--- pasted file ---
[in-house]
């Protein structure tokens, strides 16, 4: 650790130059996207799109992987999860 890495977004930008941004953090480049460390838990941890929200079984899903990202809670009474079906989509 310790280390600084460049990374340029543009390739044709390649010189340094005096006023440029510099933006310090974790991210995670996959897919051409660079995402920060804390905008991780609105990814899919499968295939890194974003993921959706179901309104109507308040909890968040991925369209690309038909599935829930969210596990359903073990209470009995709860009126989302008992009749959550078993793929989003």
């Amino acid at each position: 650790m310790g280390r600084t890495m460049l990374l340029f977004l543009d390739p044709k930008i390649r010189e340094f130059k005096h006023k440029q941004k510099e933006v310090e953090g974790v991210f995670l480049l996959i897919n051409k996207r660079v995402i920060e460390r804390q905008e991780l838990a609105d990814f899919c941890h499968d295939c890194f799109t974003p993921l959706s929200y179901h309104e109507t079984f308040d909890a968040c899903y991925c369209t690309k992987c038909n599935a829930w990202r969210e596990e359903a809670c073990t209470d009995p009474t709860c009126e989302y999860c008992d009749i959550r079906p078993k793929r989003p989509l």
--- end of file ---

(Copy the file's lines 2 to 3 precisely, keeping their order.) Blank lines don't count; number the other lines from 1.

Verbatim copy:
């Protein structure tokens, strides 16, 4: 650790130059996207799109992987999860 890495977004930008941004953090480049460390838990941890929200079984899903990202809670009474079906989509 310790280390600084460049990374340029543009390739044709390649010189340094005096006023440029510099933006310090974790991210995670996959897919051409660079995402920060804390905008991780609105990814899919499968295939890194974003993921959706179901309104109507308040909890968040991925369209690309038909599935829930969210596990359903073990209470009995709860009126989302008992009749959550078993793929989003």
């Amino acid at each position: 650790m310790g280390r600084t890495m460049l990374l340029f977004l543009d390739p044709k930008i390649r010189e340094f130059k005096h006023k440029q941004k510099e933006v310090e953090g974790v991210f995670l480049l996959i897919n051409k996207r660079v995402i920060e460390r804390q905008e991780l838990a609105d990814f899919c941890h499968d295939c890194f799109t974003p993921l959706s929200y179901h309104e109507t079984f308040d909890a968040c899903y991925c369209t690309k992987c038909n599935a829930w990202r969210e596990e359903a809670c073990t209470d009995p009474t709860c009126e989302y999860c008992d009749i959550r079906p078993k793929r989003p989509l």